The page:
Sorry for this very general question: I´m starting a business mainly focused on using Rhino+Grasshopper with simple models but complex/big grasshopper defintions (no rendering required). I´m very lost in the hardware world so can anybody can recommend a good professional workstation with a price range between 800-2000 €? Thanks!
In my opinion, a professional workstation is not about performance, but about quality. Somebody who works 30-60 hours a day on a computer, creates lots of important data. You don‘t want to loose your computer if you are busy. Nor you want to get a back injury during that time. The only true performance critical part is the single core performance of your CPU, and maybe a decent GPU if you display lots of elements with quality shaders (if you do that). GPU Performance is not always related to rendering, but sometimes to large data, which is not unlikely to deal with. However, quality auxiliary hardware (ergonomic keyboard, mouse, a good screen, headset, chair and desk) is better than 50% faster computation. And a quality project management and backup/CI/cloud service may also require some money to spend. Im pretty sure you can get a sufficient performing PC for about 1200 €. The other 800 € I would invest on all the other things. A true quality workstation is much more expensive. But a Desktop PC is upgradable, so consider this when choosing energy supply and mainboard. But this is my personal opinion.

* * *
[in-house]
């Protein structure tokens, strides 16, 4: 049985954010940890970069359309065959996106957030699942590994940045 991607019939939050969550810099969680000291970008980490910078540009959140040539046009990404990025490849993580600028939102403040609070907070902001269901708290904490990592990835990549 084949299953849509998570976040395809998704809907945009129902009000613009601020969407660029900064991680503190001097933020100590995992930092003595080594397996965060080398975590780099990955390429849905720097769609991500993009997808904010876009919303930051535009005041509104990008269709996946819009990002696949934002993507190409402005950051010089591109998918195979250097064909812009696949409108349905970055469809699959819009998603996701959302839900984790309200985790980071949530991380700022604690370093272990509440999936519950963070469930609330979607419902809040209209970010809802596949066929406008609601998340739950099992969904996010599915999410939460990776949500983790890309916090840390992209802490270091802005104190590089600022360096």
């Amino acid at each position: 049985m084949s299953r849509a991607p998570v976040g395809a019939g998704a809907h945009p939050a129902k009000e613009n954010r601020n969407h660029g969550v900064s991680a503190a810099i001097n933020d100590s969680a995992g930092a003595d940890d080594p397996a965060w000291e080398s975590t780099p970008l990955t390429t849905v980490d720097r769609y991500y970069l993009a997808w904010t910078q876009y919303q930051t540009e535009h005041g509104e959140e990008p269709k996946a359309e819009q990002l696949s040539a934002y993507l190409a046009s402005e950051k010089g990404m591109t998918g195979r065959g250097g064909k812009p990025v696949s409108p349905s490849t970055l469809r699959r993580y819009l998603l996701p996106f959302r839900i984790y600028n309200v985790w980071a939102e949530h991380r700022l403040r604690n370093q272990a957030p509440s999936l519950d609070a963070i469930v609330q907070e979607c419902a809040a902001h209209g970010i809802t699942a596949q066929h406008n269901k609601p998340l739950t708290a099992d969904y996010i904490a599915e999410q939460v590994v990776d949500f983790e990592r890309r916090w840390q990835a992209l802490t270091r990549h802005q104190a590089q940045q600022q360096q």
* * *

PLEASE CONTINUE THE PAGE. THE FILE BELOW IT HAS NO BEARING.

A “professional workstation” in that price range will be a low-end office PC with a jacked-up price, a “professional workstation” actually worth the name is if-you-have-to-ask-you-can’t-afford-it.
I think it’s a close enough rule to just look for a good “gaming PC” and it will run Rhino fine. It’s a close enough proxy unless you’re doing some weird specialized stuff. And then you have lots of experts on the Net to find advice–it’s not like we really know! It’s not like the olden days when if you didn’t upgrade your PC at least every 18 months you were in trouble, I maybe know a bit more than average about this stuff but I have no reason to keep up-to-date on what the best choice at prices X Y and Z are…and right today the best deal is the product you can actually find in the stores! If you judge by posts here the typical Rhino user is on a junky laptop that struggles to run it at all.
I damaged my neck because I looked down at my laptop for several years. At the same time I damaged my right shoulder due to lack of support. l had to use Glisson loop to heal my neck. I placed a plank on my desk to support my right arm. I am thinking about buying Altwork computer workstation. (All users of these workstations have back pain.)
If your work is based around Grasshopper, and especially if you are using large definitions, aim to get a large screen (or possibly two fairly large screens) so you can see Rhino and Grasshopper at the same time - constantly sliding the grasshopper window off screen so you can see the Rhino canvas, then back so you can work on the definition is a real drag on productivity and quality.